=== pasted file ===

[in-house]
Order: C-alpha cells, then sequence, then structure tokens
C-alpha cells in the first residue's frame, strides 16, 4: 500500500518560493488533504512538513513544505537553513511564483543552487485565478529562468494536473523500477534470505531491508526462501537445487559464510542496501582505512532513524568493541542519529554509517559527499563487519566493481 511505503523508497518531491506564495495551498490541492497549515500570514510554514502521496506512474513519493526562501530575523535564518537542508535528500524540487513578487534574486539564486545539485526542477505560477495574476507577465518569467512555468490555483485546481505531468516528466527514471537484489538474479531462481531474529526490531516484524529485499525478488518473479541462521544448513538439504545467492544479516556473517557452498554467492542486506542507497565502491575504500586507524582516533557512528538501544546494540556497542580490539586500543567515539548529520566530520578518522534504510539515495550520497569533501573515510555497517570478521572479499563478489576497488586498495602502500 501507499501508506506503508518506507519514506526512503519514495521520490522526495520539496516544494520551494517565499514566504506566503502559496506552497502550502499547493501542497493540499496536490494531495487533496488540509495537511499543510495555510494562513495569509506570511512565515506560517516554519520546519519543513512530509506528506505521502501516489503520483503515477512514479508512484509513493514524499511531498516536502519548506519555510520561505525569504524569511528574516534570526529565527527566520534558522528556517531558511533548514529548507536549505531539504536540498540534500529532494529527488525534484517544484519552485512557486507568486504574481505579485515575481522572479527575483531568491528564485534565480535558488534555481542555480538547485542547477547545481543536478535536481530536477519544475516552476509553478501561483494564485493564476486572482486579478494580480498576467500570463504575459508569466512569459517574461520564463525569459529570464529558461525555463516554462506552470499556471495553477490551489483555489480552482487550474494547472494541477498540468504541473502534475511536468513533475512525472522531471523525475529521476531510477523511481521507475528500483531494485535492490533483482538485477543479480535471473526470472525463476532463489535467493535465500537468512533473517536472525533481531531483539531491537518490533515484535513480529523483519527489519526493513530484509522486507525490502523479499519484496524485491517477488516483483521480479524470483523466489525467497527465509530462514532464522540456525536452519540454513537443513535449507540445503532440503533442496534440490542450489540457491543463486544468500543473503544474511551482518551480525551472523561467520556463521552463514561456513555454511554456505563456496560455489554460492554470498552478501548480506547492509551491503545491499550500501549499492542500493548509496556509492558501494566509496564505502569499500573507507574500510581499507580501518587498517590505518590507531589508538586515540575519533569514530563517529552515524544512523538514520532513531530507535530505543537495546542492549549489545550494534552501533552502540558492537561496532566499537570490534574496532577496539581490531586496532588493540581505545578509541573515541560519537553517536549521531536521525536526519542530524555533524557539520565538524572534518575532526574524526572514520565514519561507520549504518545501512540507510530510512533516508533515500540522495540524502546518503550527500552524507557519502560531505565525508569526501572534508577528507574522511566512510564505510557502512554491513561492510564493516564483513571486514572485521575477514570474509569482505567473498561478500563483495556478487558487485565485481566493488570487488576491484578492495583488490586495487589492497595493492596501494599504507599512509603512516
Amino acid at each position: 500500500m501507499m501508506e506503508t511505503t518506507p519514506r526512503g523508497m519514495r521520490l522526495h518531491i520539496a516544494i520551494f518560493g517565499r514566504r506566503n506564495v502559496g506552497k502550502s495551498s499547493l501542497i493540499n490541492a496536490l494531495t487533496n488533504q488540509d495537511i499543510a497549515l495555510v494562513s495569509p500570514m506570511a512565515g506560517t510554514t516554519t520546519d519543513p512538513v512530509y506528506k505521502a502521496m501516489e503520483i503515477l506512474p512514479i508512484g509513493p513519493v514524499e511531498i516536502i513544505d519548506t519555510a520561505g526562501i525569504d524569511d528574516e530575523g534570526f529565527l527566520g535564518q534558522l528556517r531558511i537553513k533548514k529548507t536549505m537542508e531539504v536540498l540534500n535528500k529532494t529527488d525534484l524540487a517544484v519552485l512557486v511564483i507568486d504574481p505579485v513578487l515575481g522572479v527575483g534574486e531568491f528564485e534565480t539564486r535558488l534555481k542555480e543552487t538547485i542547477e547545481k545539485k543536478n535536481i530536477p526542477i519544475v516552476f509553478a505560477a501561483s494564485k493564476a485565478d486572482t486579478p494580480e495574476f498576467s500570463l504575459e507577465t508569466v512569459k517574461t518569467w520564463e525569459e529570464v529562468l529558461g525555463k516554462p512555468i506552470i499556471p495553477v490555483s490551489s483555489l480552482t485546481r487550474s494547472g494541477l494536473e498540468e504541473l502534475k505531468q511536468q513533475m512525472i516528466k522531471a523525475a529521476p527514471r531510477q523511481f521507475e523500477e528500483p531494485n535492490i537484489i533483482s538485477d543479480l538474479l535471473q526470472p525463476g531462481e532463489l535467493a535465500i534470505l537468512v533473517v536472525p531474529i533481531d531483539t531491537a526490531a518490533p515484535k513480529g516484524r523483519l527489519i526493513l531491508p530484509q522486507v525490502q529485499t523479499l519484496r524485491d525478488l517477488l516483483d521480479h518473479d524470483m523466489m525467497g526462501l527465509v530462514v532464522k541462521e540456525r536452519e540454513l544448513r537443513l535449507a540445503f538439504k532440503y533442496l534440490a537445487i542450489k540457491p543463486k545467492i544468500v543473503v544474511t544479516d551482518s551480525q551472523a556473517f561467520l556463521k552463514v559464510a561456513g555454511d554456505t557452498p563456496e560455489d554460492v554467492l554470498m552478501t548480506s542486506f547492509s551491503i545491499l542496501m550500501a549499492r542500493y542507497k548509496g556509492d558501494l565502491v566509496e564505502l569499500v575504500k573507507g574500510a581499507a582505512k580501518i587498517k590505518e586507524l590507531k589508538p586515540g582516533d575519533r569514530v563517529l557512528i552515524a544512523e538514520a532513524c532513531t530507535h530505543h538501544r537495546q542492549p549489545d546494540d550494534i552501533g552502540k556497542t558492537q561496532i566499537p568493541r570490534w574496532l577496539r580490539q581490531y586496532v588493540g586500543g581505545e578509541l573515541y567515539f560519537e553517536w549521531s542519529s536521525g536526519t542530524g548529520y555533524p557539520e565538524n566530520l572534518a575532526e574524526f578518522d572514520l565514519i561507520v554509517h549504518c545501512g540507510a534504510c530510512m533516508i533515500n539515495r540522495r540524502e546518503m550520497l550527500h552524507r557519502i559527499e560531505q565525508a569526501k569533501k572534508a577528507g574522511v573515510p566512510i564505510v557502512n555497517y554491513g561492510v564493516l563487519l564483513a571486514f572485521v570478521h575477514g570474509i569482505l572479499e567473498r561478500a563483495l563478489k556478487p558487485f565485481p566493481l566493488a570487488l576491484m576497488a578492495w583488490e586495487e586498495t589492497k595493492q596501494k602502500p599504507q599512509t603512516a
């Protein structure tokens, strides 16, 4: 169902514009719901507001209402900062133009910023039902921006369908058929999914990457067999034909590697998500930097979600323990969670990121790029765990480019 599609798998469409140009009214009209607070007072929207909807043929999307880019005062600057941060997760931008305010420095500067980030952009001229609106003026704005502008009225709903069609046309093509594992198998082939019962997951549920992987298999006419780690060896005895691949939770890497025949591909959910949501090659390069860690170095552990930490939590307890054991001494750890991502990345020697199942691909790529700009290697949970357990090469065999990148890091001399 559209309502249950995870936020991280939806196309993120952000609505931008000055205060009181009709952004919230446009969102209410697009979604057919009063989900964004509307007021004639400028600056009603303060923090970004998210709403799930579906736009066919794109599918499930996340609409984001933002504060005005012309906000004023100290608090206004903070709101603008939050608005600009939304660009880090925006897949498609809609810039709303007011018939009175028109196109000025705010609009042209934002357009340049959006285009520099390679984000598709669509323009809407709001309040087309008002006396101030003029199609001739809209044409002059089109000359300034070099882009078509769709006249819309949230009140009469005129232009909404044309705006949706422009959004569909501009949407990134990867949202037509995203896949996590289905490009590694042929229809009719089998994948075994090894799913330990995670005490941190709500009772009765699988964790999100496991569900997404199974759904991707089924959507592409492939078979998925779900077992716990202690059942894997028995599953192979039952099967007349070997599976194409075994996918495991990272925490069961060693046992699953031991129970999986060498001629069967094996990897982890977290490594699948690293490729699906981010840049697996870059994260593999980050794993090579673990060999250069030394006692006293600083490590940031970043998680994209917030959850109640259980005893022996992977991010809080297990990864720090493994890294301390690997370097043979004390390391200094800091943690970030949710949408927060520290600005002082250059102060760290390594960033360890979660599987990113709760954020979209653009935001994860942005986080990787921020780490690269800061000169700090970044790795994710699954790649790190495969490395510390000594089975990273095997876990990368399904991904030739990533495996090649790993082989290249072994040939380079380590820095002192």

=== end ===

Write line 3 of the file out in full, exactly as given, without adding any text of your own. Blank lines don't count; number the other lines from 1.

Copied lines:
C-alpha cells in the first residue's frame, strides 16, 4: 500500500518560493488533504512538513513544505537553513511564483543552487485565478529562468494536473523500477534470505531491508526462501537445487559464510542496501582505512532513524568493541542519529554509517559527499563487519566493481 511505503523508497518531491506564495495551498490541492497549515500570514510554514502521496506512474513519493526562501530575523535564518537542508535528500524540487513578487534574486539564486545539485526542477505560477495574476507577465518569467512555468490555483485546481505531468516528466527514471537484489538474479531462481531474529526490531516484524529485499525478488518473479541462521544448513538439504545467492544479516556473517557452498554467492542486506542507497565502491575504500586507524582516533557512528538501544546494540556497542580490539586500543567515539548529520566530520578518522534504510539515495550520497569533501573515510555497517570478521572479499563478489576497488586498495602502500 501507499501508506506503508518506507519514506526512503519514495521520490522526495520539496516544494520551494517565499514566504506566503502559496506552497502550502499547493501542497493540499496536490494531495487533496488540509495537511499543510495555510494562513495569509506570511512565515506560517516554519520546519519543513512530509506528506505521502501516489503520483503515477512514479508512484509513493514524499511531498516536502519548506519555510520561505525569504524569511528574516534570526529565527527566520534558522528556517531558511533548514529548507536549505531539504536540498540534500529532494529527488525534484517544484519552485512557486507568486504574481505579485515575481522572479527575483531568491528564485534565480535558488534555481542555480538547485542547477547545481543536478535536481530536477519544475516552476509553478501561483494564485493564476486572482486579478494580480498576467500570463504575459508569466512569459517574461520564463525569459529570464529558461525555463516554462506552470499556471495553477490551489483555489480552482487550474494547472494541477498540468504541473502534475511536468513533475512525472522531471523525475529521476531510477523511481521507475528500483531494485535492490533483482538485477543479480535471473526470472525463476532463489535467493535465500537468512533473517536472525533481531531483539531491537518490533515484535513480529523483519527489519526493513530484509522486507525490502523479499519484496524485491517477488516483483521480479524470483523466489525467497527465509530462514532464522540456525536452519540454513537443513535449507540445503532440503533442496534440490542450489540457491543463486544468500543473503544474511551482518551480525551472523561467520556463521552463514561456513555454511554456505563456496560455489554460492554470498552478501548480506547492509551491503545491499550500501549499492542500493548509496556509492558501494566509496564505502569499500573507507574500510581499507580501518587498517590505518590507531589508538586515540575519533569514530563517529552515524544512523538514520532513531530507535530505543537495546542492549549489545550494534552501533552502540558492537561496532566499537570490534574496532577496539581490531586496532588493540581505545578509541573515541560519537553517536549521531536521525536526519542530524555533524557539520565538524572534518575532526574524526572514520565514519561507520549504518545501512540507510530510512533516508533515500540522495540524502546518503550527500552524507557519502560531505565525508569526501572534508577528507574522511566512510564505510557502512554491513561492510564493516564483513571486514572485521575477514570474509569482505567473498561478500563483495556478487558487485565485481566493488570487488576491484578492495583488490586495487589492497595493492596501494599504507599512509603512516